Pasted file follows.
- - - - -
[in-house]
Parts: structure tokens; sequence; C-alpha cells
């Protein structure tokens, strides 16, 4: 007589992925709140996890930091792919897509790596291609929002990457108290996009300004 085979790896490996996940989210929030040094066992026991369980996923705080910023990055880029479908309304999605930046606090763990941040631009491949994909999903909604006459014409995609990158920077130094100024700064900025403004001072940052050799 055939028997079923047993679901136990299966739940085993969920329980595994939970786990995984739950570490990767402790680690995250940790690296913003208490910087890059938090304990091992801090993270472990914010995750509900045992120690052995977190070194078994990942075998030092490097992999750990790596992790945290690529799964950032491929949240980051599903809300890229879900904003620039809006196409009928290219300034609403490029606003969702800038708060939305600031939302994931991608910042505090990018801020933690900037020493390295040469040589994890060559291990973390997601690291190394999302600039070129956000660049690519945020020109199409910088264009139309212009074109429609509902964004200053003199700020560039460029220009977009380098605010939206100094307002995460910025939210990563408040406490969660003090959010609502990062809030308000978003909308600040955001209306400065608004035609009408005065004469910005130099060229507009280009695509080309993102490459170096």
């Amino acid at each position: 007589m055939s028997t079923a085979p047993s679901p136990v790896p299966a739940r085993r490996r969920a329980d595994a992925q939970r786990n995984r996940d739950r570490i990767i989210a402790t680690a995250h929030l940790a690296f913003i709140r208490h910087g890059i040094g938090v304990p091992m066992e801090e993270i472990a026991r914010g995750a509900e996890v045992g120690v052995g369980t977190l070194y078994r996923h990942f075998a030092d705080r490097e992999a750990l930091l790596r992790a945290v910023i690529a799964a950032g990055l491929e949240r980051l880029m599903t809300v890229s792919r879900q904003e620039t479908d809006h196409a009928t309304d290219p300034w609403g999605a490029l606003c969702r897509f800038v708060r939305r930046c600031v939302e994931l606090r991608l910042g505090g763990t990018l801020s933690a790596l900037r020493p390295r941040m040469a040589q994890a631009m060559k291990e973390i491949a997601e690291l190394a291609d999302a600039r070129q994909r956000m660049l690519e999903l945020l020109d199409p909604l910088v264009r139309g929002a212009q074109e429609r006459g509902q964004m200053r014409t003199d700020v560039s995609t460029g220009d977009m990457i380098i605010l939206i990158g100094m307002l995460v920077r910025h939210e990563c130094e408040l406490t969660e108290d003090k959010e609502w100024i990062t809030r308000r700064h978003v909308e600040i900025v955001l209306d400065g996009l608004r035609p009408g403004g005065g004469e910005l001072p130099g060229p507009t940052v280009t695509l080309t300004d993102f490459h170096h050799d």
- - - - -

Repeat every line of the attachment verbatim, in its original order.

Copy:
[in-house]
Parts: structure tokens; sequence; C-alpha cells
């Protein structure tokens, strides 16, 4: 007589992925709140996890930091792919897509790596291609929002990457108290996009300004 085979790896490996996940989210929030040094066992026991369980996923705080910023990055880029479908309304999605930046606090763990941040631009491949994909999903909604006459014409995609990158920077130094100024700064900025403004001072940052050799 055939028997079923047993679901136990299966739940085993969920329980595994939970786990995984739950570490990767402790680690995250940790690296913003208490910087890059938090304990091992801090993270472990914010995750509900045992120690052995977190070194078994990942075998030092490097992999750990790596992790945290690529799964950032491929949240980051599903809300890229879900904003620039809006196409009928290219300034609403490029606003969702800038708060939305600031939302994931991608910042505090990018801020933690900037020493390295040469040589994890060559291990973390997601690291190394999302600039070129956000660049690519945020020109199409910088264009139309212009074109429609509902964004200053003199700020560039460029220009977009380098605010939206100094307002995460910025939210990563408040406490969660003090959010609502990062809030308000978003909308600040955001209306400065608004035609009408005065004469910005130099060229507009280009695509080309993102490459170096």
């Amino acid at each position: 007589m055939s028997t079923a085979p047993s679901p136990v790896p299966a739940r085993r490996r969920a329980d595994a992925q939970r786990n995984r996940d739950r570490i990767i989210a402790t680690a995250h929030l940790a690296f913003i709140r208490h910087g890059i040094g938090v304990p091992m066992e801090e993270i472990a026991r914010g995750a509900e996890v045992g120690v052995g369980t977190l070194y078994r996923h990942f075998a030092d705080r490097e992999a750990l930091l790596r992790a945290v910023i690529a799964a950032g990055l491929e949240r980051l880029m599903t809300v890229s792919r879900q904003e620039t479908d809006h196409a009928t309304d290219p300034w609403g999605a490029l606003c969702r897509f800038v708060r939305r930046c600031v939302e994931l606090r991608l910042g505090g763990t990018l801020s933690a790596l900037r020493p390295r941040m040469a040589q994890a631009m060559k291990e973390i491949a997601e690291l190394a291609d999302a600039r070129q994909r956000m660049l690519e999903l945020l020109d199409p909604l910088v264009r139309g929002a212009q074109e429609r006459g509902q964004m200053r014409t003199d700020v560039s995609t460029g220009d977009m990457i380098i605010l939206i990158g100094m307002l995460v920077r910025h939210e990563c130094e408040l406490t969660e108290d003090k959010e609502w100024i990062t809030r308000r700064h978003v909308e600040i900025v955001l209306d400065g996009l608004r035609p009408g403004g005065g004469e910005l001072p130099g060229p507009t940052v280009t695509l080309t300004d993102f490459h170096h050799d």